Hundreds of 4-H youth compete at USU

LOGAN – Over 300 youth participated in the Utah State University Extension 4-H state contests Monday, July 15 through Wednesday, July 17 on the USU campus. Kevin C. Kesler, Director of 4-H and Youth Programs and Assistant Director of USU Extension says the campus hosted a variety of 30 different contests ranging from public speaking competitions to livestock judging to vocal talent to shooting sports competitions.

Members of the 4-H program are scattered all across the state of Utah and compete every year at the county level. The winners of their county contests move on to compete at the state level, which was hosted at Utah State this week. This year’s state winners will then move on to compete at the national level in January at Denver, Colorado for the Western Round-Up. Sponsors provided prizes for all first place winners at the state level which included cash prizes to help pay for nationals or donated goods.

“Every year we always compete heavily, and very well,” explains Josh Dallin, the State 4-H Program Coordinator about the competition among the Utah 4-H extensions.

Alyssa Clark Morgan, Morgan County high school senior and first year 4-H ambassador, has been a part of 4-H since the third grade and competed in the contest World of Work on Tuesday morning. The workshop forced participants to create a resume for a job they would apply for and then followed by conducted interviews. The best interview wins. Morgan placed as a top blue ribbon winner.

When asked about the benefits gained from being a part of 4-H, Morgan quickly responded, “I’m learning so many life skills. Being an ambassador especially, I have learned self-confidence, how to work hard, and just so many things. Public speaking, how to be around people, etiquette. So many things I know will help me in my life every single day.”

Contests aside, the state contests also present what they call “tracks”, which allow the participants to participate in an educational opportunity in order to give back to their community. A workshop called Sewing for Service took place on Tuesday at 3 p.m. in which the 4-H’ers made “Smile Bags” for Operation Smile, a nonprofit organization that provides surgeries for children with cleft lips and cleft palates. The bags will be given to the patients, which contain a mirror to allow the child to see their new smile, a coloring book, and sanitary items.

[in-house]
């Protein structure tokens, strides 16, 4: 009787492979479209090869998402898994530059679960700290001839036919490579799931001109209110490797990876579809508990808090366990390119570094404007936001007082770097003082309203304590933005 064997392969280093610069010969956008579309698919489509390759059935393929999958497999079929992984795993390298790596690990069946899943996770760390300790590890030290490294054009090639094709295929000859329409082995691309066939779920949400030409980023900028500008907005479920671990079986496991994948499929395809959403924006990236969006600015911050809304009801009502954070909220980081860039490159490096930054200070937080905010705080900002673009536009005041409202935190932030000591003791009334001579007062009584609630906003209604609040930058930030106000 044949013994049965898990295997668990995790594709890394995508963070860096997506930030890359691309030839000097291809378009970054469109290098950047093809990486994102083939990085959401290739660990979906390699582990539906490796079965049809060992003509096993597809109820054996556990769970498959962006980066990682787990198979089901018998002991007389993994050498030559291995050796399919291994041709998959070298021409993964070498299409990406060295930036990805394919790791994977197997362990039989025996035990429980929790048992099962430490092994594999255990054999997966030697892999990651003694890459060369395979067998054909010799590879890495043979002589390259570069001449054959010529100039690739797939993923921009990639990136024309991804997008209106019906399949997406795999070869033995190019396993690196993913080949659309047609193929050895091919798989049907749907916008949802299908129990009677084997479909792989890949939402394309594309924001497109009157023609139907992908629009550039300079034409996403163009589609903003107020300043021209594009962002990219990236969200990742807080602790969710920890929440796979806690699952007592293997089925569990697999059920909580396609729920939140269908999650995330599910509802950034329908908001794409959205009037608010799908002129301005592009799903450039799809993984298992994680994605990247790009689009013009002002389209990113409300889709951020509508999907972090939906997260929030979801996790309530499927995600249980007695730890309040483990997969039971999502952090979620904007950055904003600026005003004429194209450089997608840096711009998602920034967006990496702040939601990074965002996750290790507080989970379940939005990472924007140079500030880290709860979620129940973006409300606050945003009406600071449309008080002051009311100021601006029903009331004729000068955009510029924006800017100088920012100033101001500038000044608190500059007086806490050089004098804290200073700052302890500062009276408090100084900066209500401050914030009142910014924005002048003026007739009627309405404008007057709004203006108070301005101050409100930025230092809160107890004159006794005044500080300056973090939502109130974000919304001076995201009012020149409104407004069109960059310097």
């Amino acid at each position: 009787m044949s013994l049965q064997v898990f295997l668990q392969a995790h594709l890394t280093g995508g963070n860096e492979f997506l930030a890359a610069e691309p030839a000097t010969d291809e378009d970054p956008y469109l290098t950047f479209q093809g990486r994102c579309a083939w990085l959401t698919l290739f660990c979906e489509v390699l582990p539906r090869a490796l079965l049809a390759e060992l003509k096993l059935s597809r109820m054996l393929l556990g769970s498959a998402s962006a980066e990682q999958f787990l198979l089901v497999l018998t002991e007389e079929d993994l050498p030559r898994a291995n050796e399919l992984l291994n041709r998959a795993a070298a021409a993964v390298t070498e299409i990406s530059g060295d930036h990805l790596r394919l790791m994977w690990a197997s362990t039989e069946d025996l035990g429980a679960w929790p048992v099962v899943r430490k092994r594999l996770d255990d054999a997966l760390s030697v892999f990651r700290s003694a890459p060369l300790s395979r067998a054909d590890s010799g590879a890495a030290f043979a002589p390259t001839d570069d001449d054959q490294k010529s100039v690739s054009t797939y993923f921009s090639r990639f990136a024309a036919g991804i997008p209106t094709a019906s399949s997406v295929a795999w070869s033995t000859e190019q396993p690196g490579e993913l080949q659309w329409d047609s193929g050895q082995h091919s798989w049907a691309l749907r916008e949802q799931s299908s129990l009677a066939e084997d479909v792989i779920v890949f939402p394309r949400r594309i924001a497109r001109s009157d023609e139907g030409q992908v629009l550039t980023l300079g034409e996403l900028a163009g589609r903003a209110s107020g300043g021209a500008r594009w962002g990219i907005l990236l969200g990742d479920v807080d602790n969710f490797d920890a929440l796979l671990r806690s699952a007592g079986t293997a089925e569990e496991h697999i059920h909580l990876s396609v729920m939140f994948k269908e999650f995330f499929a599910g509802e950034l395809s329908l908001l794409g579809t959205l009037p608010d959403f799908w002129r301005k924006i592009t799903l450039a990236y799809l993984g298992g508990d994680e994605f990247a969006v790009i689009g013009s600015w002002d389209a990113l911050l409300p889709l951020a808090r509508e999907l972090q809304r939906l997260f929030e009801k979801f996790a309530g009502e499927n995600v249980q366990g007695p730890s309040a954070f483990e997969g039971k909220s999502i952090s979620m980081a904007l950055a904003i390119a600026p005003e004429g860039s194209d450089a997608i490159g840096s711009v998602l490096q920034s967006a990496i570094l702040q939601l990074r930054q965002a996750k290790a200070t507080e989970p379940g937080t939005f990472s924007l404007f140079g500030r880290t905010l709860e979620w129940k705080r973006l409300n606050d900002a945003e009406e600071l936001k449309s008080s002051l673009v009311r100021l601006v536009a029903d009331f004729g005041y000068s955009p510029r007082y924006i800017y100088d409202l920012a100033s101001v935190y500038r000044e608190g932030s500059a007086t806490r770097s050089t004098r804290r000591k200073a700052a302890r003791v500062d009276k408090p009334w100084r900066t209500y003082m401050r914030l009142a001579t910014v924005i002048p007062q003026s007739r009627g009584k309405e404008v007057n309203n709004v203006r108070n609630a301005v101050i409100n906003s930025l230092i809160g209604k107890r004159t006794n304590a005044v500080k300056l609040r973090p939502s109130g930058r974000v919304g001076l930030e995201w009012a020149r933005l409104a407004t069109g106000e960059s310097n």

Sheri Anderson, the program’s Marketing Assistant, explains, “4-H strongly believes in giving back to communities and societies.”

Founded in Utah 1912, 4-H has been a part of a partnership between the federal, state, and local county governments and is run by 8,000 volunteers working with over 78,000 youth across Utah. Being one of the largest youth development programs in the United States, 4-H takes youth from the ages of nine to 19 and involves them in different types of subject matter areas while teaching them life skills. The 4-H’ers will target areas they need to acquire in order to become successful members of society in affairs such as careers, school, and family.

Free News Delivery by Email

Would you like to have the day's news stories delivered right to your inbox every evening? Enter your email below to start!